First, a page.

Dave Turner, a pioneer of the British comedy folk scene, died, aged 66, on 6 September, 2008.
Mr Turner influenced the likes of Billy Connolly, Jasper Carrott and Mike Harding during the ‘60s and ‘70s as one of the first folk musicians to introduce comedy into his live shows.
"There will be a bit of Dave that will carry on forever," said folk singer Fred Wedlock, the man behind the 1981 hit The Oldest Swinger In Town.
"They'll sing his songs forever and even if they don't sing his songs people will be listening to singers who were influenced by Dave. People like Jasper Carrot, Mike Harding and Billy Connolly. And myself."
Mr Wedlock, who recorded two of his songs – The British Bobby and Robin Hood – met him in the mid-70s on the folk circuit.
"He stayed with me when he played in Bristol and I'd stay at his flat above a launderette in Hyson Green when I played in Nottingham."
He added: "He wrote some very funny songs and he was a lovely, friendly, generous, gentle bloke. And a bit of a hippy, really."
Friends and contemporaries also included Jake Thackray, John Renbourn and Bert Jansch.
"He was the original British comedy folk performer," said his brother Pete Turner.
Dave Turner was born in The Meadows, Nottingham, and worked as a miner for a number of years at Wollaton Colliery.
"He wrote songs down there," said Pete Turner. "I remember one about a pit pony that he looked after that he thought was being mistreated.
"But that was more of his serious ones. He was better known for his comedy songs. He started doing comedy folk on stage after listening to a record by an American called Jimmy Driftwood called Very Unfortunate Man."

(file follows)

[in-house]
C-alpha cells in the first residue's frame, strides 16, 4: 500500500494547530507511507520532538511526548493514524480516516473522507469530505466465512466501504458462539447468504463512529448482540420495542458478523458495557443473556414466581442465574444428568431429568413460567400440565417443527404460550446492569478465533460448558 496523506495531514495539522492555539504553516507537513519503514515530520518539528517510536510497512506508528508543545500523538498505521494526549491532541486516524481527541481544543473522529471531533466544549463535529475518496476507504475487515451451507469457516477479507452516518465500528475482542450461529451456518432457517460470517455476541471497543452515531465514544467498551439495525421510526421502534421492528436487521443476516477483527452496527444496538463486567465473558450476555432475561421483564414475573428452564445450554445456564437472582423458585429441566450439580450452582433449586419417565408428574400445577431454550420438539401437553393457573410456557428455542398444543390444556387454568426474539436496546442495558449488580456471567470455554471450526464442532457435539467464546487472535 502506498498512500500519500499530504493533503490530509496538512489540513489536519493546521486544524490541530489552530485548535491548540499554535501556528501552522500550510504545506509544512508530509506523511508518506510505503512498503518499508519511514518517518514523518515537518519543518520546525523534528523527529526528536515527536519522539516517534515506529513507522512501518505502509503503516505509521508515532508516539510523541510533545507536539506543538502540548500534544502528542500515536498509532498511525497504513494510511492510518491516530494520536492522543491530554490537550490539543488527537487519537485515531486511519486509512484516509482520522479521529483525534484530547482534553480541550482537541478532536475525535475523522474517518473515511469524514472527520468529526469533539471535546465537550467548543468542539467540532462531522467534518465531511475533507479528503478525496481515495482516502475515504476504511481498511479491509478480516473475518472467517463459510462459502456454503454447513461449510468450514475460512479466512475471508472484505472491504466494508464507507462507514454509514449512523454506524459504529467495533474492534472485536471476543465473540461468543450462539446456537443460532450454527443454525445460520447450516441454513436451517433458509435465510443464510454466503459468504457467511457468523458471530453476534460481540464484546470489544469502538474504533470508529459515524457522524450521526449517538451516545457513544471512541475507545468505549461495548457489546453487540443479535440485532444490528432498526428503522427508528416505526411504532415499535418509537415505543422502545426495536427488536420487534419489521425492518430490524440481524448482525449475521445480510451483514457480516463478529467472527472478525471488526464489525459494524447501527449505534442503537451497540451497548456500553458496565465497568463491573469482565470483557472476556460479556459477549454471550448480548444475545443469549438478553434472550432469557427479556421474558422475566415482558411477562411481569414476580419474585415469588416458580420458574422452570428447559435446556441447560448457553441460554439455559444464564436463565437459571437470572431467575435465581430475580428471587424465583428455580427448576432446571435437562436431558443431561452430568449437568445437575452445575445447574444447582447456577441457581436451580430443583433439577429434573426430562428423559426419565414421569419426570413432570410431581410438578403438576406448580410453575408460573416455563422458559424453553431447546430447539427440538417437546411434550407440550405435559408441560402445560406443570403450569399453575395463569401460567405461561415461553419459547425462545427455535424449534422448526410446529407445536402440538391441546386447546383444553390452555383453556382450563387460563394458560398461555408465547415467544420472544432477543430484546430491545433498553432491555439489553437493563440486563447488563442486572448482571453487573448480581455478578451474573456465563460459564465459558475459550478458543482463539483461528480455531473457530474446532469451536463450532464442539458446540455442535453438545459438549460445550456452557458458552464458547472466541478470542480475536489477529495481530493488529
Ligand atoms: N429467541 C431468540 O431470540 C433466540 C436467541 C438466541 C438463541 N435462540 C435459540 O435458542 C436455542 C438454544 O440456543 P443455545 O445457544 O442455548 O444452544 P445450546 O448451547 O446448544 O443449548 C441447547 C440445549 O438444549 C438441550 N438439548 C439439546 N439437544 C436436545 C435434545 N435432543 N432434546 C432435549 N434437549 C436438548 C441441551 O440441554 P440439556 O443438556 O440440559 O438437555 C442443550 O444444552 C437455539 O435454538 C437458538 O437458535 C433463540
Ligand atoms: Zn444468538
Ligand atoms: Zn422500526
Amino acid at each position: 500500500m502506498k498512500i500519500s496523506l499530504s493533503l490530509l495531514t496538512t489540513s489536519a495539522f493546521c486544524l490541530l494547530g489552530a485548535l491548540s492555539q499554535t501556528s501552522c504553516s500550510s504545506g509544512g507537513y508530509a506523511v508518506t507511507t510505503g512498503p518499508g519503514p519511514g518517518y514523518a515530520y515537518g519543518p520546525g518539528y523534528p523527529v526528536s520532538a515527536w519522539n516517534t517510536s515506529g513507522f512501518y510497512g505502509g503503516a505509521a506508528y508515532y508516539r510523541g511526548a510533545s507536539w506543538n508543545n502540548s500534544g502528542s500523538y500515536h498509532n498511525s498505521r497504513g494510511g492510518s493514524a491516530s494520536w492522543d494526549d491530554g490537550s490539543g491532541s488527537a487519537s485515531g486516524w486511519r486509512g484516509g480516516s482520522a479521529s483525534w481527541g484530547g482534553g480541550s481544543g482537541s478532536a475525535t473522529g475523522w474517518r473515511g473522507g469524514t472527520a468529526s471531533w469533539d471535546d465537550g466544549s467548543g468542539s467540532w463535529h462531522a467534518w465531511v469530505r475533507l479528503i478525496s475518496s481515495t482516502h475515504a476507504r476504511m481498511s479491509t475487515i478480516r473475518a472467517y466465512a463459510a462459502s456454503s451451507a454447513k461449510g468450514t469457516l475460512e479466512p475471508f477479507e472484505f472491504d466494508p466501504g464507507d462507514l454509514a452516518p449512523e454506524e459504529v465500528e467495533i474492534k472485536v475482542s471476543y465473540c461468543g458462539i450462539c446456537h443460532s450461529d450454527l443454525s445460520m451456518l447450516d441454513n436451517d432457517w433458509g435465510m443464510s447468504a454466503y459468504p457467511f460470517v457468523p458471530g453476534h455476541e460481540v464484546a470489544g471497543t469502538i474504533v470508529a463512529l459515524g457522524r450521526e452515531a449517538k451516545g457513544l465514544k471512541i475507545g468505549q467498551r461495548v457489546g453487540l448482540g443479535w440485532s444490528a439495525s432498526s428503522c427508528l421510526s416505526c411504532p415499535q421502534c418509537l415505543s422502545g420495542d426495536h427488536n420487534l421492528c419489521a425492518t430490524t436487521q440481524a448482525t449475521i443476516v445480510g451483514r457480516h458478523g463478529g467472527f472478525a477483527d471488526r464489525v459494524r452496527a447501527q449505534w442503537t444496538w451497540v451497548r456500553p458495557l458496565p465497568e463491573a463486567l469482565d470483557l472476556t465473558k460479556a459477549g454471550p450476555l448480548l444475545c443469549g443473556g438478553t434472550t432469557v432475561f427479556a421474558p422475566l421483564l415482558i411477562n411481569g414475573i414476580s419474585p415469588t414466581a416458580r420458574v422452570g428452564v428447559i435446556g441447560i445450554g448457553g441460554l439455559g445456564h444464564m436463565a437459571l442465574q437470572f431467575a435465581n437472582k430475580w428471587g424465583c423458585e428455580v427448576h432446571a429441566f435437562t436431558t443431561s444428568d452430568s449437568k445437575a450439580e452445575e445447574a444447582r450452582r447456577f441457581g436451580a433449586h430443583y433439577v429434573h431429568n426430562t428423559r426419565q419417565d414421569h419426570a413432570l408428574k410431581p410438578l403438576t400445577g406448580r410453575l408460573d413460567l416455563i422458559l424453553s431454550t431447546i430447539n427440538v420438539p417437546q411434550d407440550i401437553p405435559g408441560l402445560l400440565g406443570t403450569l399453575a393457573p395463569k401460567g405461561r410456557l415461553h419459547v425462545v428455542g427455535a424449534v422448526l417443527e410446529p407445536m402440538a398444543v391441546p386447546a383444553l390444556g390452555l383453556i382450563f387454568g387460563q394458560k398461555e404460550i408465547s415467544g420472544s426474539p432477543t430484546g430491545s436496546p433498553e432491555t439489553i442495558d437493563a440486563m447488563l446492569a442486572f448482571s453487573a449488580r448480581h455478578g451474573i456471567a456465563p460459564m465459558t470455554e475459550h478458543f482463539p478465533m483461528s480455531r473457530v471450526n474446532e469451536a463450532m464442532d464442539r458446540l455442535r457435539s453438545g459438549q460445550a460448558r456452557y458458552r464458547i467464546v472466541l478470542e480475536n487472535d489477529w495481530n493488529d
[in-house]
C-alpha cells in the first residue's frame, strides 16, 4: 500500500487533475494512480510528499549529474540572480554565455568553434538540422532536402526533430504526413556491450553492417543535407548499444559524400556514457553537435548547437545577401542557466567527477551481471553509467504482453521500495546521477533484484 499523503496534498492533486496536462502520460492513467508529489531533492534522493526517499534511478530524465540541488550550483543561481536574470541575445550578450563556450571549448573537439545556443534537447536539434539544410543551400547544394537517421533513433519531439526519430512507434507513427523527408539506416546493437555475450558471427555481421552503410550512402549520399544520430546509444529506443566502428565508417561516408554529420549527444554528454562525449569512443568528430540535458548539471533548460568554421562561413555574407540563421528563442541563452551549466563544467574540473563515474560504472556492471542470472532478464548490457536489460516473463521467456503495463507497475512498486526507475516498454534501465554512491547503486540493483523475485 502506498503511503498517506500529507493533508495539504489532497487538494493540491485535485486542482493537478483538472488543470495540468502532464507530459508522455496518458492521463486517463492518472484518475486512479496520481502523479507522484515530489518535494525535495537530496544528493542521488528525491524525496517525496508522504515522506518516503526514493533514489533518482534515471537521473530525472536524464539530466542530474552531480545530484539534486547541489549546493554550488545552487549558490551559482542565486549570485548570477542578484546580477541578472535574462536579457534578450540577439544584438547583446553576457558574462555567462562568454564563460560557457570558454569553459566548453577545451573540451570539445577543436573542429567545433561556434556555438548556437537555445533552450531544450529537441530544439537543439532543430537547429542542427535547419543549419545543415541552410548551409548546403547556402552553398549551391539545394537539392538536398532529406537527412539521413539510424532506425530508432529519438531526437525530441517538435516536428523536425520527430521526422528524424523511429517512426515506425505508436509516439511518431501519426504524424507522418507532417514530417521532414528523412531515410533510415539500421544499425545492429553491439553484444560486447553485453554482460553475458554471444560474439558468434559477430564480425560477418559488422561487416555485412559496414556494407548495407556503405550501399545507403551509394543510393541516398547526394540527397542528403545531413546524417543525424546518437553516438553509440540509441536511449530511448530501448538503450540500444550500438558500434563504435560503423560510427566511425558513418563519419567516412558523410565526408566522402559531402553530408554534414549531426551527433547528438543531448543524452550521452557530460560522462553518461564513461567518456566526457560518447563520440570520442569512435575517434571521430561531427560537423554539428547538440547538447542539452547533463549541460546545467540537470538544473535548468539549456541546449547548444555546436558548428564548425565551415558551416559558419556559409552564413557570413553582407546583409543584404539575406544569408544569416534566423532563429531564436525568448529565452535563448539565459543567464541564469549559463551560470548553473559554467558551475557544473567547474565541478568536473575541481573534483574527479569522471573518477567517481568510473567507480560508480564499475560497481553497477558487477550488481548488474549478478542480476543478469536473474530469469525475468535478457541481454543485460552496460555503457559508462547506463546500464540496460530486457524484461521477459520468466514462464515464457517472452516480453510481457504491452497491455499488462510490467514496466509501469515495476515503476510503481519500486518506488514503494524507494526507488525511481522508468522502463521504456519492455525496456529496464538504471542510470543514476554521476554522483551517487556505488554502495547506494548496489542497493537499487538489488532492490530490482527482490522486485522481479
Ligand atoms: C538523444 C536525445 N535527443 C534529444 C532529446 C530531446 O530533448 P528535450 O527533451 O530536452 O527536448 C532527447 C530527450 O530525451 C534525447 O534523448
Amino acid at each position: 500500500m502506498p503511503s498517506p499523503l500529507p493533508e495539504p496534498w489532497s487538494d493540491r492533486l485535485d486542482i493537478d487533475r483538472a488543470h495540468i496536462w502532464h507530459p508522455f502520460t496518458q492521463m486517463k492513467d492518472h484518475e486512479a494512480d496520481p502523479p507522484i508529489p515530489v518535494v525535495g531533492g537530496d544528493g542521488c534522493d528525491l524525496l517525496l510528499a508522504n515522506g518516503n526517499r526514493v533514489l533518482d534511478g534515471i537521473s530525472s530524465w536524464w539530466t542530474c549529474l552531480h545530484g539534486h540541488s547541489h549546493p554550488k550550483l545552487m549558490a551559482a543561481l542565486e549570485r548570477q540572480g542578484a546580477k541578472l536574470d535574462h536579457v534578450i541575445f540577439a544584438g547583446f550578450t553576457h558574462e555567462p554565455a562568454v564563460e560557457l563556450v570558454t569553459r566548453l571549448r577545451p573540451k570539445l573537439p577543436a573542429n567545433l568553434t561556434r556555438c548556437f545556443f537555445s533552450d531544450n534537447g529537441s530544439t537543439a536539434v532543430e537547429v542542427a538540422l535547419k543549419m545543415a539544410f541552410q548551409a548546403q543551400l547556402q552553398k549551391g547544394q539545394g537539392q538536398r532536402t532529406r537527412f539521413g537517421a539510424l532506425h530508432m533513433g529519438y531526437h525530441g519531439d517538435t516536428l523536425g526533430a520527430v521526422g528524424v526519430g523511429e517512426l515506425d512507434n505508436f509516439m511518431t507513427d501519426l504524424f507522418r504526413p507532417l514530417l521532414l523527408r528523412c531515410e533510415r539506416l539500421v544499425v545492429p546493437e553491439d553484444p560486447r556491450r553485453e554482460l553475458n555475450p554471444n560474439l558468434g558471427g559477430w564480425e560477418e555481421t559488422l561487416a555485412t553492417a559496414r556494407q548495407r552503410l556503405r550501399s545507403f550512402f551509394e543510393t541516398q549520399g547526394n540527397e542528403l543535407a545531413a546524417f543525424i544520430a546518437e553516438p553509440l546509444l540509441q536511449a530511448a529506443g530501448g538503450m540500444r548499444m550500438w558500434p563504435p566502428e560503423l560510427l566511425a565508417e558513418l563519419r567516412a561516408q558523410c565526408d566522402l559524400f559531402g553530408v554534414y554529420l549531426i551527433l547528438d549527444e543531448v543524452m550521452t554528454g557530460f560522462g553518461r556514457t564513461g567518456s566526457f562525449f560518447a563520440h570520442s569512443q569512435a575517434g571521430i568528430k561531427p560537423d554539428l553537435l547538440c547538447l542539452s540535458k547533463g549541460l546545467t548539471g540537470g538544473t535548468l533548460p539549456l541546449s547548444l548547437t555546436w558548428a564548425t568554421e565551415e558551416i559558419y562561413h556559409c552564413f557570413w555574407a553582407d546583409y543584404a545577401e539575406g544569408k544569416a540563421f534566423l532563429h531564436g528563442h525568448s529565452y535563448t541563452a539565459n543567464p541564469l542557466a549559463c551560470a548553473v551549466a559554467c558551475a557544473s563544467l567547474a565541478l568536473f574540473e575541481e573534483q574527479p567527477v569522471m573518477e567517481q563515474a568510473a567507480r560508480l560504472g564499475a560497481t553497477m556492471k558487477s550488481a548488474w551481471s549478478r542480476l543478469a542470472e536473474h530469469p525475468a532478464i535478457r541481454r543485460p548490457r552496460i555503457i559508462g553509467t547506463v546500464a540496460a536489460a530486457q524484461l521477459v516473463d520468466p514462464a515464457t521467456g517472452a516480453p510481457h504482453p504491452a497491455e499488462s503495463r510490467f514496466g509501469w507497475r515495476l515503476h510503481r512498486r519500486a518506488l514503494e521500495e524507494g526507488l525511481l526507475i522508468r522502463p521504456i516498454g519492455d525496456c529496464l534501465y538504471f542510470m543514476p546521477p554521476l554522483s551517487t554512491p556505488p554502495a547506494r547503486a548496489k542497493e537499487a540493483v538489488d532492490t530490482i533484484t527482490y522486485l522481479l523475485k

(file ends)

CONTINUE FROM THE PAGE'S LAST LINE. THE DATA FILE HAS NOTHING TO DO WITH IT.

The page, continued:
He was already performing in folk clubs as part of a duet but was too nervous to go solo. During a gig at the Nottingham Folk Workshop in Heathcote Street in the early ‘60s, his musical partner left the stage.
"He said 'and now Dave will do a few solo songs'. He was bricking it," said Mr Turner.
"But he did Very Unfortunate Man and everyone loved it. That was it."
As well as being a regular on the local circuit, Dave Turner would tour the UK's folk clubs, playing the same clubs as Connolly, Harding and Carrott. He also appeared on a bill with Tom Jones.
"Jasper Carrott banned him from the club he ran in Birmingham because he was too popular," said Mr Turner.
His brother, who suffered ill-health from the early ‘90s, ran the Folk, Blues & Beyond night at the Running Horse for years and would introduce acts at the Golden Fleece's open mic night up until six years ago.
"About four years ago he contracted shingles in his right arm and, due to severe nerve damage, was unable to play the guitar again," said his ex-wife Carol Dickens. He lived in Forest Road.
"He was a great lad," said Mr Turner."Always cracking jokes. It was a pleasure to be in his company."
His son, Joe Dickens, helps run Nottingham comedy club Just The Tonic.
"I tried a bit of stand-up but I haven't his talent for comedy," he said. "It wasn't just his comedy people loved, he was also a brilliant guitar player."